Goats and cows search through the garbage hoping to find something to eat – one goat is chewing on a filthy rag. Most of the residents here have left, and the school is empty. The crescent moon on the minaret of an abandoned mosque has been broken off.
Abandoned by the government
Mariam is one of the few people still living here. "The situation is bad and we are afraid," says the 44-year-old, who works as a secretary at the Institute for Islamic Studies. She wears a lilac and orange malhafa, and the eyes peering out from behind her glasses are full of skepticism. She is divorced and her three young children live with her in a house she inherited from her father. Inside the heavy red metal door is a squat toilet to the left, and a small spartan kitchen that does however have a large brown refrigerator.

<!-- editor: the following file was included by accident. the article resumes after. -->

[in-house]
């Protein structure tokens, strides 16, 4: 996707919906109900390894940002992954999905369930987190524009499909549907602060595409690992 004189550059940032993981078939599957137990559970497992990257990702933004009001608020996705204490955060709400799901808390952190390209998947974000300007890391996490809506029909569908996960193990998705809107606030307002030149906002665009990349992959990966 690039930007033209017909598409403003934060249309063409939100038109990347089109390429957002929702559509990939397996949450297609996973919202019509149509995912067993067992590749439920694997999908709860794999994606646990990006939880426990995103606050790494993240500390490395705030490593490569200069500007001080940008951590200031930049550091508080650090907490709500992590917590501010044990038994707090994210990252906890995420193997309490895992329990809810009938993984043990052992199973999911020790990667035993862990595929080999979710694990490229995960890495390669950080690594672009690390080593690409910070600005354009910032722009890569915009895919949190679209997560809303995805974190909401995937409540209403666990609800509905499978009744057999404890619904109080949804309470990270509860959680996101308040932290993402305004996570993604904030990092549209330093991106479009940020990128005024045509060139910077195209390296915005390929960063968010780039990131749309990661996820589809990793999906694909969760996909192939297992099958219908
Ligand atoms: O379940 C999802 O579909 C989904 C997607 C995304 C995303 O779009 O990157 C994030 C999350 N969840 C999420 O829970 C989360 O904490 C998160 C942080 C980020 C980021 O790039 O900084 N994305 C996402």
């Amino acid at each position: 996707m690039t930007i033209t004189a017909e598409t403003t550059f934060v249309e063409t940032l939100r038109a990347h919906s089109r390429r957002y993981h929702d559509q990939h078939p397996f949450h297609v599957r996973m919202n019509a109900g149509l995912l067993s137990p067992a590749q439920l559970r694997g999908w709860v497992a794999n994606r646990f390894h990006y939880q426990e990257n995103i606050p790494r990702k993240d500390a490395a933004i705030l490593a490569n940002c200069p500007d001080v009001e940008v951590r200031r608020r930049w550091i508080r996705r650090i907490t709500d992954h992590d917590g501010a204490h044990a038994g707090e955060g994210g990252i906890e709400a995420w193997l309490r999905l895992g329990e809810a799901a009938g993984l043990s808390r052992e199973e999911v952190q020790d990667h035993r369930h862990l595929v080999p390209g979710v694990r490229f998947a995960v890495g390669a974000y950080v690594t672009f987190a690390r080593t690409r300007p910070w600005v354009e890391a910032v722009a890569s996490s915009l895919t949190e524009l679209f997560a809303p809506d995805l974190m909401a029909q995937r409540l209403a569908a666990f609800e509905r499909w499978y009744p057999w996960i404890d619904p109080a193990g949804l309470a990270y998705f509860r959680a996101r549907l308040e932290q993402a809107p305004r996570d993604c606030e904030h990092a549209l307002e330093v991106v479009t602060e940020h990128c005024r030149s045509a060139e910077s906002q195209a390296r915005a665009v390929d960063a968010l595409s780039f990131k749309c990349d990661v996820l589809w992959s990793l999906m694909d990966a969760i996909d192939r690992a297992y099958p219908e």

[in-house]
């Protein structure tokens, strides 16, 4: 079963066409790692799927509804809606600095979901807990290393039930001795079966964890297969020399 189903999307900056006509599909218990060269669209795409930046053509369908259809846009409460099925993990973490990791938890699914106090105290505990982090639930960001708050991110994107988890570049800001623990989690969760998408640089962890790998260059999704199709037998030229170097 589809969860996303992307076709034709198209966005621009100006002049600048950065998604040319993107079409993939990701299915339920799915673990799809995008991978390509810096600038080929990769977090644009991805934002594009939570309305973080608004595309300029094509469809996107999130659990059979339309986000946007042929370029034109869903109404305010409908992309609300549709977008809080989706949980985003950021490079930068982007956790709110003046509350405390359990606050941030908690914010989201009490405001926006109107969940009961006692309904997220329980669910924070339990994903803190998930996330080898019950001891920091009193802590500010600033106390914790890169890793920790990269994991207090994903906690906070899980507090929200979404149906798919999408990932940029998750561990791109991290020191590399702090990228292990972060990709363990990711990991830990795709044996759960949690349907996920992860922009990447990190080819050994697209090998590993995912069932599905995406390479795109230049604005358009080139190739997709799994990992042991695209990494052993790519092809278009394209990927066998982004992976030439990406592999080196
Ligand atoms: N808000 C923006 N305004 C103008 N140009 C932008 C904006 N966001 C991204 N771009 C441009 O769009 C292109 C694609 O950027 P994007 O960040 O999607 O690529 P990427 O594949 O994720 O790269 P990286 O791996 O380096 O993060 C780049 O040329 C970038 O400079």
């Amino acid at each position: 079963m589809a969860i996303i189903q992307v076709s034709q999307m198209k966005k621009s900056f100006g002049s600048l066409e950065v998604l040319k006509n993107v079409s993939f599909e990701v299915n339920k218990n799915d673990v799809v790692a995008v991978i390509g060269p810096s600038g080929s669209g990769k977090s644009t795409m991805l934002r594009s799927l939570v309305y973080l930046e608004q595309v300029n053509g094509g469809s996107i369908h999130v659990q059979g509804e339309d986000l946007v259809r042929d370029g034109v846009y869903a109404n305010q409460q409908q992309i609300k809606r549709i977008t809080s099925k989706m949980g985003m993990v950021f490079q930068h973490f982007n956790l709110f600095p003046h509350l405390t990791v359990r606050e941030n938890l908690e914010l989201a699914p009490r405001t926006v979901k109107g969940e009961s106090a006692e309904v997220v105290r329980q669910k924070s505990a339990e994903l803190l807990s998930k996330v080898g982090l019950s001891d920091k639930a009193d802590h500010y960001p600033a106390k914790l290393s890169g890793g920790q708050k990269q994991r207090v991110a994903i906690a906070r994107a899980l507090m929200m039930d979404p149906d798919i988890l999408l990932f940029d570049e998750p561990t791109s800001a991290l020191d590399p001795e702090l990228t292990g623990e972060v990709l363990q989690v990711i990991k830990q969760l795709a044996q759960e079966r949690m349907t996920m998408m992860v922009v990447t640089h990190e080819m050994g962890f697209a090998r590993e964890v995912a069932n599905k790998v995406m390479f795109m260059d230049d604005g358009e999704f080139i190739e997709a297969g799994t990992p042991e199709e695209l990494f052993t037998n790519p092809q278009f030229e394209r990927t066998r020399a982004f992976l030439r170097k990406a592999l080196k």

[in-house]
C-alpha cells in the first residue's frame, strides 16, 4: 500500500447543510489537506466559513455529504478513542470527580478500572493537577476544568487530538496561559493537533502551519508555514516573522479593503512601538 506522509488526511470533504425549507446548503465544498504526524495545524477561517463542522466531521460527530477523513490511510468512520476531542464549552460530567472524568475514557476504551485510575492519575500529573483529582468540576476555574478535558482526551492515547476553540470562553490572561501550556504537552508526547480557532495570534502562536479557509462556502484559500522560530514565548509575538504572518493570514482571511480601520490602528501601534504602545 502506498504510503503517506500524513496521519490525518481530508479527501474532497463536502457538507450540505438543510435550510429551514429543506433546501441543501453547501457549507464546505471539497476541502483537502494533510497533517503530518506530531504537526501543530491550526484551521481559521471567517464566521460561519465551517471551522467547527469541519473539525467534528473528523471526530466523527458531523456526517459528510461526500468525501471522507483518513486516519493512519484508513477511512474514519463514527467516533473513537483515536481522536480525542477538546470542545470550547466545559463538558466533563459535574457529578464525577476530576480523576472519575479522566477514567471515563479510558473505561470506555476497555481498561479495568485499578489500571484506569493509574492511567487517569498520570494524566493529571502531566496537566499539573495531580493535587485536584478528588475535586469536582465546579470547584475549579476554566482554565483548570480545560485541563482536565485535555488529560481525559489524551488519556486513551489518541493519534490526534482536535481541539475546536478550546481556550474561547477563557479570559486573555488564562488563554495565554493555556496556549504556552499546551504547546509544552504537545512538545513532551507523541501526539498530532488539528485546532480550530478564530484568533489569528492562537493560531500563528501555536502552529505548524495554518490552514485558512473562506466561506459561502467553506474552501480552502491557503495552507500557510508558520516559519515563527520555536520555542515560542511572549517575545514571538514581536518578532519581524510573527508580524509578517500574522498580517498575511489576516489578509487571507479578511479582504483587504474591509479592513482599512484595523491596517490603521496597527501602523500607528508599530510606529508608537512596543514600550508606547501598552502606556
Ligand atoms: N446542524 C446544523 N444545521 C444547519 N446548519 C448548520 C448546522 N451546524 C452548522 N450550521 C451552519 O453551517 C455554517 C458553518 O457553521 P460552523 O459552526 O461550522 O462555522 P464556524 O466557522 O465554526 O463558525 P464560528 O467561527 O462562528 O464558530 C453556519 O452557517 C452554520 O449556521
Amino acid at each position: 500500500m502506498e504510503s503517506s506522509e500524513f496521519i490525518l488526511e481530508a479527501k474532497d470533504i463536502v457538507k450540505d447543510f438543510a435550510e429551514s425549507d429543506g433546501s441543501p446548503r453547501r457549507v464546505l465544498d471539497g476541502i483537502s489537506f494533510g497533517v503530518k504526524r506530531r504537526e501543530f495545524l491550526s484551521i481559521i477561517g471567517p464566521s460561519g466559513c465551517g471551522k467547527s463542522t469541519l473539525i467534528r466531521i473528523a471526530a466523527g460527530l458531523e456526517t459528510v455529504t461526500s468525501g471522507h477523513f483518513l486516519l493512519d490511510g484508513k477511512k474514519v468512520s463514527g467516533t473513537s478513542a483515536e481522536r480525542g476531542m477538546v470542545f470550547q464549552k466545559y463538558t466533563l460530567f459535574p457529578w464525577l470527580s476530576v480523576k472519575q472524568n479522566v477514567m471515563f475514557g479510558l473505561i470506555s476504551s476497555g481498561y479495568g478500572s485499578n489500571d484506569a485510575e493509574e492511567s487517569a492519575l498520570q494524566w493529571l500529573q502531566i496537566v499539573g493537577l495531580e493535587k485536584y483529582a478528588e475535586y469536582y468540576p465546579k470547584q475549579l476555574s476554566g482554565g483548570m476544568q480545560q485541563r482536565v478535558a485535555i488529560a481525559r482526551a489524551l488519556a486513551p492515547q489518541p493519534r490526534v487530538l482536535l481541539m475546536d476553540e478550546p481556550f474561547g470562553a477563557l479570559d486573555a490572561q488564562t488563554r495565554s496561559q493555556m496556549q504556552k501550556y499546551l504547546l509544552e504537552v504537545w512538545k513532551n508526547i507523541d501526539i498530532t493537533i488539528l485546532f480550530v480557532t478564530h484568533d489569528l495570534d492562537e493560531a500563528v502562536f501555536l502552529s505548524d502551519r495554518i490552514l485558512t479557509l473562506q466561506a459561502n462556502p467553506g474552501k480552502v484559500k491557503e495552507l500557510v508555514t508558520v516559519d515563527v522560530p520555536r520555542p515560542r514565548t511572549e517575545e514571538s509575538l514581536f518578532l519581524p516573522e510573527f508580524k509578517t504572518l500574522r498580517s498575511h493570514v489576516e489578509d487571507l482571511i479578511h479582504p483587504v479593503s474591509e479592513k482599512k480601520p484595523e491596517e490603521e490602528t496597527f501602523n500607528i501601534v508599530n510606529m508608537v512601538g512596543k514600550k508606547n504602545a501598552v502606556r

In the main room, there are white streaks on the walls from flooding. The only decorations, aside from a thin red and black carpet are the wooden boards with chapters of the Koran that the children use to learn the holy book. For four years, the water has been coming in ever higher, says Mariam.
There are hardly any neighbors still around, garbage everywhere, and it’s no longer possible to drive the car up to the house. The desolate neighborhood attracts a lot of break-ins and pillaging. "But we can’t leave, I put everything I have into this house, I don’t have anything else," she says. President Aziz visited the area last year and promised improvements, "but nothing has happened yet."